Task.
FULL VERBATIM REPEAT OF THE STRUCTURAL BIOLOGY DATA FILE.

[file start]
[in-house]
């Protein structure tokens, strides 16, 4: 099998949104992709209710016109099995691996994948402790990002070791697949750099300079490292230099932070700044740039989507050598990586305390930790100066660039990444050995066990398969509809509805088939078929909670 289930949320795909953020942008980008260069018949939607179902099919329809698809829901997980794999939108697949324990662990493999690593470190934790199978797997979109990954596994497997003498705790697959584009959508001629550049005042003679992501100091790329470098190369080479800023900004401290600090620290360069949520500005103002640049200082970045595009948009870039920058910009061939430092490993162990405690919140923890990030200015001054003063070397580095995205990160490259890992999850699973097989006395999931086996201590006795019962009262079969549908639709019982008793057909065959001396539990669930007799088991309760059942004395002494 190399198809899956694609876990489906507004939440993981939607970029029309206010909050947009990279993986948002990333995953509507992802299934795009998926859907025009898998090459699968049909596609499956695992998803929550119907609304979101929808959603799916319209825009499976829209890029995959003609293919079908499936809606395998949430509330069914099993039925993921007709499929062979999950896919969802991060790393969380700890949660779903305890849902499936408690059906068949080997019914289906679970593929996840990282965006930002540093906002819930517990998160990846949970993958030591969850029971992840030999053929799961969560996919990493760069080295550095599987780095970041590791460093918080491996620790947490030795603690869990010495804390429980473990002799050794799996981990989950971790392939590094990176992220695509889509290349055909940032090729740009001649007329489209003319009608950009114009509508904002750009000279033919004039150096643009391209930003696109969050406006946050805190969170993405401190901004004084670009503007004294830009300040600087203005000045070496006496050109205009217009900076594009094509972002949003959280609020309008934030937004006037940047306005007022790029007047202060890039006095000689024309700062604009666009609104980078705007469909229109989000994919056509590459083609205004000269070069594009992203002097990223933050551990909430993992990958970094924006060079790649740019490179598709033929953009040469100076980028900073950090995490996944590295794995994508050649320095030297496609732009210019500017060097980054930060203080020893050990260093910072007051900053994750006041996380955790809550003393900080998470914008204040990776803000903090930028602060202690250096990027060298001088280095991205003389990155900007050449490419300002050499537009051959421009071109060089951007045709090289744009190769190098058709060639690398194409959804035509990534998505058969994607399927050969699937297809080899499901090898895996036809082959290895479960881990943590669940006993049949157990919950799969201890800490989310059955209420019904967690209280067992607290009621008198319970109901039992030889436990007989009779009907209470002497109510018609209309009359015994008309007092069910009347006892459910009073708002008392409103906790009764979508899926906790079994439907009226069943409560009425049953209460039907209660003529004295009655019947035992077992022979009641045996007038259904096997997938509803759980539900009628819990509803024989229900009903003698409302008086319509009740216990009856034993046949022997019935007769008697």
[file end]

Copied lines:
[in-house]
């Protein structure tokens, strides 16, 4: 099998949104992709209710016109099995691996994948402790990002070791697949750099300079490292230099932070700044740039989507050598990586305390930790100066660039990444050995066990398969509809509805088939078929909670 289930949320795909953020942008980008260069018949939607179902099919329809698809829901997980794999939108697949324990662990493999690593470190934790199978797997979109990954596994497997003498705790697959584009959508001629550049005042003679992501100091790329470098190369080479800023900004401290600090620290360069949520500005103002640049200082970045595009948009870039920058910009061939430092490993162990405690919140923890990030200015001054003063070397580095995205990160490259890992999850699973097989006395999931086996201590006795019962009262079969549908639709019982008793057909065959001396539990669930007799088991309760059942004395002494 190399198809899956694609876990489906507004939440993981939607970029029309206010909050947009990279993986948002990333995953509507992802299934795009998926859907025009898998090459699968049909596609499956695992998803929550119907609304979101929808959603799916319209825009499976829209890029995959003609293919079908499936809606395998949430509330069914099993039925993921007709499929062979999950896919969802991060790393969380700890949660779903305890849902499936408690059906068949080997019914289906679970593929996840990282965006930002540093906002819930517990998160990846949970993958030591969850029971992840030999053929799961969560996919990493760069080295550095599987780095970041590791460093918080491996620790947490030795603690869990010495804390429980473990002799050794799996981990989950971790392939590094990176992220695509889509290349055909940032090729740009001649007329489209003319009608950009114009509508904002750009000279033919004039150096643009391209930003696109969050406006946050805190969170993405401190901004004084670009503007004294830009300040600087203005000045070496006496050109205009217009900076594009094509972002949003959280609020309008934030937004006037940047306005007022790029007047202060890039006095000689024309700062604009666009609104980078705007469909229109989000994919056509590459083609205004000269070069594009992203002097990223933050551990909430993992990958970094924006060079790649740019490179598709033929953009040469100076980028900073950090995490996944590295794995994508050649320095030297496609732009210019500017060097980054930060203080020893050990260093910072007051900053994750006041996380955790809550003393900080998470914008204040990776803000903090930028602060202690250096990027060298001088280095991205003389990155900007050449490419300002050499537009051959421009071109060089951007045709090289744009190769190098058709060639690398194409959804035509990534998505058969994607399927050969699937297809080899499901090898895996036809082959290895479960881990943590669940006993049949157990919950799969201890800490989310059955209420019904967690209280067992607290009621008198319970109901039992030889436990007989009779009907209470002497109510018609209309009359015994008309007092069910009347006892459910009073708002008392409103906790009764979508899926906790079994439907009226069943409560009425049953209460039907209660003529004295009655019947035992077992022979009641045996007038259904096997997938509803759980539900009628819990509803024989229900009903003698409302008086319509009740216990009856034993046949022997019935007769008697």